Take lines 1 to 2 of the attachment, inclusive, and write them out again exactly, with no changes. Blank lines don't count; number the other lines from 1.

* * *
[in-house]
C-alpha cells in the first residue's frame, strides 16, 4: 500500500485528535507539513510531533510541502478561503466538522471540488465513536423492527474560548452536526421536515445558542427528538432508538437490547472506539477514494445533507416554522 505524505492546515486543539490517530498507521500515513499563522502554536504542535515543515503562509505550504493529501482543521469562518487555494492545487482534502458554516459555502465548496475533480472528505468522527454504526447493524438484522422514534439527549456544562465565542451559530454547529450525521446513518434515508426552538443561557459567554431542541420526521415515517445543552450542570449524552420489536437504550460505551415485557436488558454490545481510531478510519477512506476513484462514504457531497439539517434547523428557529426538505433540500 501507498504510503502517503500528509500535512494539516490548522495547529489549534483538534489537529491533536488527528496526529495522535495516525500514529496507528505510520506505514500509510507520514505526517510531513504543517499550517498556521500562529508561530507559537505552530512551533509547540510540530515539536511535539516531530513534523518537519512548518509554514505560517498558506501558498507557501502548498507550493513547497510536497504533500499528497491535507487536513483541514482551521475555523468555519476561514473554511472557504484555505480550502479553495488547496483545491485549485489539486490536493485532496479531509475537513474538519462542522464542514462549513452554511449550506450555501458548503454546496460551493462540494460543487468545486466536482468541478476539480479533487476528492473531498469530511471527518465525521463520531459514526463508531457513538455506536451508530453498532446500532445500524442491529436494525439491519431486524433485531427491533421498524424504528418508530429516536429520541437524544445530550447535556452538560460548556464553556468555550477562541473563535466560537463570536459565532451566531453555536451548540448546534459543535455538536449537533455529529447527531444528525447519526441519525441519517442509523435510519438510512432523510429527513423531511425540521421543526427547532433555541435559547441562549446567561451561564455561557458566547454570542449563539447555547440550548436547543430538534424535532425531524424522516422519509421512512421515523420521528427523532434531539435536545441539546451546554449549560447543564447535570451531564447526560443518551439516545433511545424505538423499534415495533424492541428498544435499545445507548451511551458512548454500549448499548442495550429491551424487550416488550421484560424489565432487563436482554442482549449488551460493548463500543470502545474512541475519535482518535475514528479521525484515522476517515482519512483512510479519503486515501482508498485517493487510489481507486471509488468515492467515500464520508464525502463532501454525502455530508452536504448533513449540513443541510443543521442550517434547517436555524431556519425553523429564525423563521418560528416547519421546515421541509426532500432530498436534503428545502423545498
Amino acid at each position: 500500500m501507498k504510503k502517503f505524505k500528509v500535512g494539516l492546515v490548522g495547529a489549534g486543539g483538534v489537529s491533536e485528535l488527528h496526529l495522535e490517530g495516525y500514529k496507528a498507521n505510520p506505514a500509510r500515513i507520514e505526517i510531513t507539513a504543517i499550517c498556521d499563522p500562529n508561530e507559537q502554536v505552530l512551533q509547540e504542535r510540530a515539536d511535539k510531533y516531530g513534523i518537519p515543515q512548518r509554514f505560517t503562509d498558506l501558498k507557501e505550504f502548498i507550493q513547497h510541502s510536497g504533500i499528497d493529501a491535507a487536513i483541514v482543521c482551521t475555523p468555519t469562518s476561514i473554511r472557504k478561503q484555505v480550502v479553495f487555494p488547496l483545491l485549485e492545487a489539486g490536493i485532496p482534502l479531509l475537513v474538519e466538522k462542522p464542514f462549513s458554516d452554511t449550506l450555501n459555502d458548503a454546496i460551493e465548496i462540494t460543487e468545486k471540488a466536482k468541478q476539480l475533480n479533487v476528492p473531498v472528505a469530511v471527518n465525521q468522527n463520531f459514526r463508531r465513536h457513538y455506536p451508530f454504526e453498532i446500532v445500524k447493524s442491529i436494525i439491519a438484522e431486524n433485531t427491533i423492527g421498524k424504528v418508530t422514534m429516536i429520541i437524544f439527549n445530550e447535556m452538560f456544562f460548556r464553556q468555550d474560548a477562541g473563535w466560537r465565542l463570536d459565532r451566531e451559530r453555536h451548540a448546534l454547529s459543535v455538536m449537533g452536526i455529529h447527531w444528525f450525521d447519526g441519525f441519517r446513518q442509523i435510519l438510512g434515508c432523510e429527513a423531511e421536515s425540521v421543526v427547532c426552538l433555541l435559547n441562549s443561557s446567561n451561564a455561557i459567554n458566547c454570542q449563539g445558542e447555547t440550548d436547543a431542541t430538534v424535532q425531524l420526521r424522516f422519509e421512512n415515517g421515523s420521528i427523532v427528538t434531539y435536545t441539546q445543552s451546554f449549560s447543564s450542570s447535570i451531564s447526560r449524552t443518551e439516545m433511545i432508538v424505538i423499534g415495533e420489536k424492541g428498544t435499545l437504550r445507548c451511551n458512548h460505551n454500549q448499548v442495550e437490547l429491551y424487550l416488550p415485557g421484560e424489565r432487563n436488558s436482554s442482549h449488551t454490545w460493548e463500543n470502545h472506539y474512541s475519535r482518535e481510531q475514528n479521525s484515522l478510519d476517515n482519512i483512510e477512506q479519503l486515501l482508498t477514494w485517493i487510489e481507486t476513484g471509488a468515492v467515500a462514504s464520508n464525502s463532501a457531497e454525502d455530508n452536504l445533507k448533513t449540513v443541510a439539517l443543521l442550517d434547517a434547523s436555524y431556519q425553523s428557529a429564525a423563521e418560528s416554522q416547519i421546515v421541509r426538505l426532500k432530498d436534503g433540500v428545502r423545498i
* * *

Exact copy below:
[in-house]
C-alpha cells in the first residue's frame, strides 16, 4: 500500500485528535507539513510531533510541502478561503466538522471540488465513536423492527474560548452536526421536515445558542427528538432508538437490547472506539477514494445533507416554522 505524505492546515486543539490517530498507521500515513499563522502554536504542535515543515503562509505550504493529501482543521469562518487555494492545487482534502458554516459555502465548496475533480472528505468522527454504526447493524438484522422514534439527549456544562465565542451559530454547529450525521446513518434515508426552538443561557459567554431542541420526521415515517445543552450542570449524552420489536437504550460505551415485557436488558454490545481510531478510519477512506476513484462514504457531497439539517434547523428557529426538505433540500 501507498504510503502517503500528509500535512494539516490548522495547529489549534483538534489537529491533536488527528496526529495522535495516525500514529496507528505510520506505514500509510507520514505526517510531513504543517499550517498556521500562529508561530507559537505552530512551533509547540510540530515539536511535539516531530513534523518537519512548518509554514505560517498558506501558498507557501502548498507550493513547497510536497504533500499528497491535507487536513483541514482551521475555523468555519476561514473554511472557504484555505480550502479553495488547496483545491485549485489539486490536493485532496479531509475537513474538519462542522464542514462549513452554511449550506450555501458548503454546496460551493462540494460543487468545486466536482468541478476539480479533487476528492473531498469530511471527518465525521463520531459514526463508531457513538455506536451508530453498532446500532445500524442491529436494525439491519431486524433485531427491533421498524424504528418508530429516536429520541437524544445530550447535556452538560460548556464553556468555550477562541473563535466560537463570536459565532451566531453555536451548540448546534459543535455538536449537533455529529447527531444528525447519526441519525441519517442509523435510519438510512432523510429527513423531511425540521421543526427547532433555541435559547441562549446567561451561564455561557458566547454570542449563539447555547440550548436547543430538534424535532425531524424522516422519509421512512421515523420521528427523532434531539435536545441539546451546554449549560447543564447535570451531564447526560443518551439516545433511545424505538423499534415495533424492541428498544435499545445507548451511551458512548454500549448499548442495550429491551424487550416488550421484560424489565432487563436482554442482549449488551460493548463500543470502545474512541475519535482518535475514528479521525484515522476517515482519512483512510479519503486515501482508498485517493487510489481507486471509488468515492467515500464520508464525502463532501454525502455530508452536504448533513449540513443541510443543521442550517434547517436555524431556519425553523429564525423563521418560528416547519421546515421541509426532500432530498436534503428545502423545498